London, England, United Kingdom
The British Museum
Hegira 5th–6th / AD 11th–12th century
Mould-blown, stained glass.
Height 8.5 cm, diameter 10.9 cm
An intact aquamarine-coloured glass bowl with a short flared neck, stained with dark-brown silver that resembles lustre painting. Blown in a mould with 15 vertical ribs, the glass is thick with numerous small bubbles. The decoration consists of vertical lines radiating from the base and a frieze of curling motifs just below the neck, between two horizontal bands. A further band runs around the rim of the bowl. When viewed from below the ribs and rays create a solar design, suggesting that this object may have been used as a lamp, suspended from the neck. The radial pattern recalls earlier glassware, whereas the curling motif is a common type of decoration on stained-glass from this period. Glassmakers in Egypt were particularly prolific during the Fatimid period, using skills inherited from the glass workshops of the Roman period.View Short Description
This bowl is remarkable: despite being made of finely moulded glass some 900 yeas ago, it remains completely intact. Lustre-painted glass was one of the many luxury objects that were prized during the Fatimid era.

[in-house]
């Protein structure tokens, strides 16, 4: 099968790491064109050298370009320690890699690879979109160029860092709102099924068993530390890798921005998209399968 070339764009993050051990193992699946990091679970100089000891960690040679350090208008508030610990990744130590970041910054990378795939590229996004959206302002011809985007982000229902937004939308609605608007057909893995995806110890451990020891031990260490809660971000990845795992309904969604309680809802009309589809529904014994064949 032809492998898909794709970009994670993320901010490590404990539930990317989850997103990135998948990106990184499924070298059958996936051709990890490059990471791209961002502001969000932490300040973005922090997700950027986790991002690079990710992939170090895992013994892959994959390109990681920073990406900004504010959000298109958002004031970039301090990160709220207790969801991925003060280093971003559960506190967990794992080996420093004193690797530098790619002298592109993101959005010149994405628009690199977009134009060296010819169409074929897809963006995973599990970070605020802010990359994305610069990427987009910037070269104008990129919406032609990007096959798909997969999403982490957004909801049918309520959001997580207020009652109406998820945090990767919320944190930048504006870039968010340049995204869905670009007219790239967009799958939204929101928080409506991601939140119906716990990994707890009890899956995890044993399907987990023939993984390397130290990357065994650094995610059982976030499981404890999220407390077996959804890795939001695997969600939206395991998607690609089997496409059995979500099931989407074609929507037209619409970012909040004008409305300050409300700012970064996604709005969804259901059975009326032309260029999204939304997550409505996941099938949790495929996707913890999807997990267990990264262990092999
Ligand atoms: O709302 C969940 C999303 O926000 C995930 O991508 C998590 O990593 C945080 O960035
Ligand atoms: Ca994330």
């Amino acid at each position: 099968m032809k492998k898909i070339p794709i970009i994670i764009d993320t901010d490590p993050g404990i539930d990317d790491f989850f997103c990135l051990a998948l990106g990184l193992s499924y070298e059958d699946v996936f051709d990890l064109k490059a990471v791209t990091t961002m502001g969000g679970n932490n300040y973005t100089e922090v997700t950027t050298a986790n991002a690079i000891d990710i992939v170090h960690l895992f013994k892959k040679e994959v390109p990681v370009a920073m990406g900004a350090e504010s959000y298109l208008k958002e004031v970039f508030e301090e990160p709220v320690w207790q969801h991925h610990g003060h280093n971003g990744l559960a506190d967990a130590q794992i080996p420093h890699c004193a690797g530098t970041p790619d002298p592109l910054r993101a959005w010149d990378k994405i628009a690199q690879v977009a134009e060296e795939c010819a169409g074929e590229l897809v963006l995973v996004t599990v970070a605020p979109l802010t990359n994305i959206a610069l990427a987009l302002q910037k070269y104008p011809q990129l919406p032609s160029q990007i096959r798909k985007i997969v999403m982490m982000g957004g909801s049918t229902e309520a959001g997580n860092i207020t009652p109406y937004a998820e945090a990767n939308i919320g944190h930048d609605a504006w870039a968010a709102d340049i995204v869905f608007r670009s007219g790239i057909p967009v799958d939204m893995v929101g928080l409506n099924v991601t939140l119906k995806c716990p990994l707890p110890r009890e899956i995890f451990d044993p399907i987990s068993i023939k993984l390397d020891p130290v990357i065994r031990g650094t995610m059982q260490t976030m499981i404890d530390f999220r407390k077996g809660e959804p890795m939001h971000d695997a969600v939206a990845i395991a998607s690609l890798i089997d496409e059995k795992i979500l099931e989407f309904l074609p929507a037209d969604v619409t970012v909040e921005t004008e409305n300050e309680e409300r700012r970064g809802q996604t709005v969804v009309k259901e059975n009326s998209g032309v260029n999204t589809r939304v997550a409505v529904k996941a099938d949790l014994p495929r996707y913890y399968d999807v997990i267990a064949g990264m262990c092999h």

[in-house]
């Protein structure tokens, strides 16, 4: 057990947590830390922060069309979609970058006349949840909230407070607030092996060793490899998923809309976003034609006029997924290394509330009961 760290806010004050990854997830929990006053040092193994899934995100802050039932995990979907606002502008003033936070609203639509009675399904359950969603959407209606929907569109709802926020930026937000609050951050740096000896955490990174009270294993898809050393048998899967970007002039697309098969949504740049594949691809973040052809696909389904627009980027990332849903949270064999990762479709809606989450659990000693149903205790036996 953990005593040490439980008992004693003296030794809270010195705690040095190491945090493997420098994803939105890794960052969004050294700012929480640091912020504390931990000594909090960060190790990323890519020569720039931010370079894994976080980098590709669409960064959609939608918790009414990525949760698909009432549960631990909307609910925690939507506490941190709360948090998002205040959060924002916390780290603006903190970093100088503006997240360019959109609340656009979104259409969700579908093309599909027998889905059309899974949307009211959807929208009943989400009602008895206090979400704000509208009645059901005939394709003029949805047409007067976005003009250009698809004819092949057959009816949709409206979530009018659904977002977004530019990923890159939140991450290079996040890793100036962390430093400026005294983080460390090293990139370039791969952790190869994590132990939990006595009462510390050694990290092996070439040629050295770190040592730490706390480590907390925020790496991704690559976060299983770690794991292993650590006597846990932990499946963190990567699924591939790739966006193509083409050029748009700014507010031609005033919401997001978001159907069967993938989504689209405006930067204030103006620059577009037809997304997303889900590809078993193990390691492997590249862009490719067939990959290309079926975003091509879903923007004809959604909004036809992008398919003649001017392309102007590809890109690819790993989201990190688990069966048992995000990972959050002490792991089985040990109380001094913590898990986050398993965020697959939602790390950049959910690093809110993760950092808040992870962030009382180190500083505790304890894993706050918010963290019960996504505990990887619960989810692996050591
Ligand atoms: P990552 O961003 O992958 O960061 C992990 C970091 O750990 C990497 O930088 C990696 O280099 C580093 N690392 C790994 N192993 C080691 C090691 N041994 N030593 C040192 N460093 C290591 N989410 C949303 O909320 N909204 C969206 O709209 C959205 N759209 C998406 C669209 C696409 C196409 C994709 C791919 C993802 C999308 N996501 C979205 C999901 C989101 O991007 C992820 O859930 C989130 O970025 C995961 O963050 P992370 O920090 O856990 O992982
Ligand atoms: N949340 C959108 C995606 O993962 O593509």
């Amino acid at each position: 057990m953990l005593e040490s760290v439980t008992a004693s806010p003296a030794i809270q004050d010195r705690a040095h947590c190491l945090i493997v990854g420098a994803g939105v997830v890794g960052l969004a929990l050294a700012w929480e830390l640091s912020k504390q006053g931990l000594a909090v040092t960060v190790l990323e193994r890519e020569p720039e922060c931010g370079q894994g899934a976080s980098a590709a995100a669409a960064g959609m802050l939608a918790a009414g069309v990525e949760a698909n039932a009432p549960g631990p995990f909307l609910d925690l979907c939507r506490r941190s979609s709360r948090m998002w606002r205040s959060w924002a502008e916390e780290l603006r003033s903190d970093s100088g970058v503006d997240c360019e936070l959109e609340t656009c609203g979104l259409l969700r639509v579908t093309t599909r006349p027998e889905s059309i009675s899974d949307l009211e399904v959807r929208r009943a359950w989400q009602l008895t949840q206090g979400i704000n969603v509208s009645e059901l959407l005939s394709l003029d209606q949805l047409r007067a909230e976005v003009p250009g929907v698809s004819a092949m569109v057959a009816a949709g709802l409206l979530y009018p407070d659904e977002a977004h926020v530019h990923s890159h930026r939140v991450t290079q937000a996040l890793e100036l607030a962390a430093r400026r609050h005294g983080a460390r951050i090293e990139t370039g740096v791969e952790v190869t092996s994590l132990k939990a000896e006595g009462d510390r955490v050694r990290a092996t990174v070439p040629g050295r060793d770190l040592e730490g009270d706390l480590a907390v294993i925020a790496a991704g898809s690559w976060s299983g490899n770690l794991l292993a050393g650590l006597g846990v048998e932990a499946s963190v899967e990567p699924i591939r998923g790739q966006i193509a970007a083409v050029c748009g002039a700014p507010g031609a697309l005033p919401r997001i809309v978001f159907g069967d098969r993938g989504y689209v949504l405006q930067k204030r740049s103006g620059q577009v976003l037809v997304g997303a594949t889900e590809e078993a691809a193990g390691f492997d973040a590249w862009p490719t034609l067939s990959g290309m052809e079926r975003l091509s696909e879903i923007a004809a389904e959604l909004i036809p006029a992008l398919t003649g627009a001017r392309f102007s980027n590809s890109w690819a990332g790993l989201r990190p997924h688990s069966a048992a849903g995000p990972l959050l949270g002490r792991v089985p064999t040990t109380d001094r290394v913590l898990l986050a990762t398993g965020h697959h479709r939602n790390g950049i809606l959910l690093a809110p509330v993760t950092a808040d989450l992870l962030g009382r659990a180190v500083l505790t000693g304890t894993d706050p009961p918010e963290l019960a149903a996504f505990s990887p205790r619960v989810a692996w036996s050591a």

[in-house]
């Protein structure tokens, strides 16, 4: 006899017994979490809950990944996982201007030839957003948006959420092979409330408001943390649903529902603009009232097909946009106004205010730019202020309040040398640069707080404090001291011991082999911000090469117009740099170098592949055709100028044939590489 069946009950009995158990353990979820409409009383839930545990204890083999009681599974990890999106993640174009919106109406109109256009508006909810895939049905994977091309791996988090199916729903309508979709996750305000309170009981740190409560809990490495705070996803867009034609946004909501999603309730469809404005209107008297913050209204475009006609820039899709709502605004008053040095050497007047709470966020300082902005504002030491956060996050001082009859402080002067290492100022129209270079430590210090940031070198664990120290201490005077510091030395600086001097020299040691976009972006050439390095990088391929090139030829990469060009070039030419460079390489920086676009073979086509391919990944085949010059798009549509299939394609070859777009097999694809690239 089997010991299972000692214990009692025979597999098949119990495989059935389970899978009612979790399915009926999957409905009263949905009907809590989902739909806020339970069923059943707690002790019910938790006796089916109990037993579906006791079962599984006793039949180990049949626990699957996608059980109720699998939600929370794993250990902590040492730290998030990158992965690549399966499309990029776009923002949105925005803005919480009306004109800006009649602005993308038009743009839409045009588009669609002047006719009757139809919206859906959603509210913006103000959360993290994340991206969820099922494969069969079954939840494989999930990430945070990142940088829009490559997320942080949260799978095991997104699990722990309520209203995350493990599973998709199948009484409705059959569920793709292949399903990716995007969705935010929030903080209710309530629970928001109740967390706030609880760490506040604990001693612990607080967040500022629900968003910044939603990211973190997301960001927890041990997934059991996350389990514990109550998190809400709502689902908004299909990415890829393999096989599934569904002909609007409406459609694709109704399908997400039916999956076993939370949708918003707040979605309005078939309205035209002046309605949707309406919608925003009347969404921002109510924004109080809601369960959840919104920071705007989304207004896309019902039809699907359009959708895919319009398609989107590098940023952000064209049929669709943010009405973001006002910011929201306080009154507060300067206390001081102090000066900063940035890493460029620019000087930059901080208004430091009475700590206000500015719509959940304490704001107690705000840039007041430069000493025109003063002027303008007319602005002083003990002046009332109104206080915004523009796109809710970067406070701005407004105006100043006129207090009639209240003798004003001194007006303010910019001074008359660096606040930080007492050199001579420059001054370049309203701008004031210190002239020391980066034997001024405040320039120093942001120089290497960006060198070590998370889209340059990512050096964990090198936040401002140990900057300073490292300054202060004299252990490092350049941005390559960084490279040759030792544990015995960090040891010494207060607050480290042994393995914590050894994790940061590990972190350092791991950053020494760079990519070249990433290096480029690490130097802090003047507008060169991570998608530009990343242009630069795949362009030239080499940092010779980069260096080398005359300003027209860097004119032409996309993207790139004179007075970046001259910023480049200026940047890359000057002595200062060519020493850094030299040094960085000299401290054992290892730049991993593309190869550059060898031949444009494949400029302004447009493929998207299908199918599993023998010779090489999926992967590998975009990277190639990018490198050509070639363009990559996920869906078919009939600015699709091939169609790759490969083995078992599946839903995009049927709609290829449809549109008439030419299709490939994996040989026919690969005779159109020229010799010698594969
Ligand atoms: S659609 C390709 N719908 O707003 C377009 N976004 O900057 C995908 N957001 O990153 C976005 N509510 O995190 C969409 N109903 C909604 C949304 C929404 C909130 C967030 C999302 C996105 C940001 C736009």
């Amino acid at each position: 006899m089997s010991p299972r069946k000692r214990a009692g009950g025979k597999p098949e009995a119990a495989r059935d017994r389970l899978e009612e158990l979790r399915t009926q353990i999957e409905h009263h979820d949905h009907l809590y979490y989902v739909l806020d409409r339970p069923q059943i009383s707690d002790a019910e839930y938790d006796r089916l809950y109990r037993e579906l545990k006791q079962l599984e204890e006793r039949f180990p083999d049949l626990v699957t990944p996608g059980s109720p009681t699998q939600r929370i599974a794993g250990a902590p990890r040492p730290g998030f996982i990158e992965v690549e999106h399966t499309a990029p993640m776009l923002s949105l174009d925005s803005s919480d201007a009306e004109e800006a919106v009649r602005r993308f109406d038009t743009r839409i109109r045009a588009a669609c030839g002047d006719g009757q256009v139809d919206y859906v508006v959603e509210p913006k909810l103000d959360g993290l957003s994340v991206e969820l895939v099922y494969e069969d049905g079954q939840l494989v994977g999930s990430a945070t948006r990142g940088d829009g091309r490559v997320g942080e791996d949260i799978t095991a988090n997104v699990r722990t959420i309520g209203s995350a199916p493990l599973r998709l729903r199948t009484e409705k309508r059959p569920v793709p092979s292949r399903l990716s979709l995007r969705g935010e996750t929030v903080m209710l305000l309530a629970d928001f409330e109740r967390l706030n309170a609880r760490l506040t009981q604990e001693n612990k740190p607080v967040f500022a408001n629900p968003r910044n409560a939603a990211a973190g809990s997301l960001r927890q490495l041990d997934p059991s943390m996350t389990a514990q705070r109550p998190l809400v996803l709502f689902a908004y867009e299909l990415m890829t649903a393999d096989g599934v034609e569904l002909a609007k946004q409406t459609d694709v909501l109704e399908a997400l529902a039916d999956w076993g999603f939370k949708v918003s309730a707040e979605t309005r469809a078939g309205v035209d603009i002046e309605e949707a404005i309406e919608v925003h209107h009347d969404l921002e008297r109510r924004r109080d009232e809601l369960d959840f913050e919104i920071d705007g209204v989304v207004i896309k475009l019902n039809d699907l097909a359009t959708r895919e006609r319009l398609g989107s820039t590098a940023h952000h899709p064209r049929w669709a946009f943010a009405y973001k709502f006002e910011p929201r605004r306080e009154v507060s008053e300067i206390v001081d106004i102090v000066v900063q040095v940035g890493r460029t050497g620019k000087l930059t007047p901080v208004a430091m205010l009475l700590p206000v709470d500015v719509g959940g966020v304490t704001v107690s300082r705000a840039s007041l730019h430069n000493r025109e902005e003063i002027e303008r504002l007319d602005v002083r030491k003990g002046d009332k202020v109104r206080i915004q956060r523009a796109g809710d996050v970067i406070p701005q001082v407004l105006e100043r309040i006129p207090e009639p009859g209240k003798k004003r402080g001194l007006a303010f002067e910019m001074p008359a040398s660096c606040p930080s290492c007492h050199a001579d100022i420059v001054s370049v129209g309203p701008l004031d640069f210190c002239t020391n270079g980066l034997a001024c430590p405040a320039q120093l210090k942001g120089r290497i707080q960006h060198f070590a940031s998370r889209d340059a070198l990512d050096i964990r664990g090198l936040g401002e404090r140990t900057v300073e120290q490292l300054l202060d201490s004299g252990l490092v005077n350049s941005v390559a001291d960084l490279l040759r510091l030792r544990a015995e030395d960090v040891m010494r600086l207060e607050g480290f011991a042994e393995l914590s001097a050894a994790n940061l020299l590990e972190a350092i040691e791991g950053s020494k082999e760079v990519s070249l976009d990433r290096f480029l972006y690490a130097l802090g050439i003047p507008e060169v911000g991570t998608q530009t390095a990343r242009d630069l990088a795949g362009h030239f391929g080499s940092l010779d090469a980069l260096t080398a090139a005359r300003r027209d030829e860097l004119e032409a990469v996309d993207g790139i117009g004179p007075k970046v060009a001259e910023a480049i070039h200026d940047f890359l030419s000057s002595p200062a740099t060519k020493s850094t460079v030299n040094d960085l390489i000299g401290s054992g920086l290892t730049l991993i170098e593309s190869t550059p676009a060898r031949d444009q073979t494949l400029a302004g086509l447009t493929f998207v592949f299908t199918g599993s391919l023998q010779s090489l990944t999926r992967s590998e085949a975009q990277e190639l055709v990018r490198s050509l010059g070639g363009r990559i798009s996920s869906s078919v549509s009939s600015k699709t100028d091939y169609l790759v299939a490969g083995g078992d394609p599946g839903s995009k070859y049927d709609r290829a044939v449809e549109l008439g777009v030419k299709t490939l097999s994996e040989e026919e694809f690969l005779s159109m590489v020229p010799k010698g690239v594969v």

Restrained designs painted with stains are usually attributed to the Fatimid period.
Purchased by the Museum in 1902.
The technique and decoration resemble other Fatimid glassware produced in Egypt. Furthermore, the bowl was found in Atfih in Egypt.
Carboni, S., and Whitehouse, D., Glass of the Sultans, New Haven and London, 2001, cat. no. 109, pp.220–1.
Harden, D. B., and others, The British Museum: masterpieces of glass, a selection, London, 1968, p.112, no. 150.
Lamm, C. J., Mittelalterliche Gläser und Steinschnittarbeiten aus dem Nahen Osten, 2 vols. Forschungen zur islamischen Kunst, 5, Berlin, 1929–30, plate 37:9.
Emily Shovelton "Bowl" in Discover Islamic Art, Museum With No Frontiers, 2017. http://www.discoverislamicart.org/database_item.php?id=object;ISL;uk;Mus01;3;en
Prepared by: Emily ShoveltonEmily Shovelton
Emily Shovelton is a historian of Islamic art. She studied history of art at Edinburgh University before completing an MA in Islamic and Indian art at the School of Oriental and African Studies (SOAS) in London. Since graduating she has worked on a number of projects at the British Museum. Other recent work includes editing and writing for a digital database of architectural photographs at the British Library. She is currently working on a Ph.D. on “Sultanate Painting in 15th-century India and its relationship to Persian, Mamluk and Indian Painting”, to be completed at SOAS in 2006. A paper on Sultanate painting given at the Conference of European Association of South Asian Archaeologists, held in the British Museum in July 2005, is due to be published next year.
Copyedited by: Mandi Gomez
MWNF Working Number: UK1 05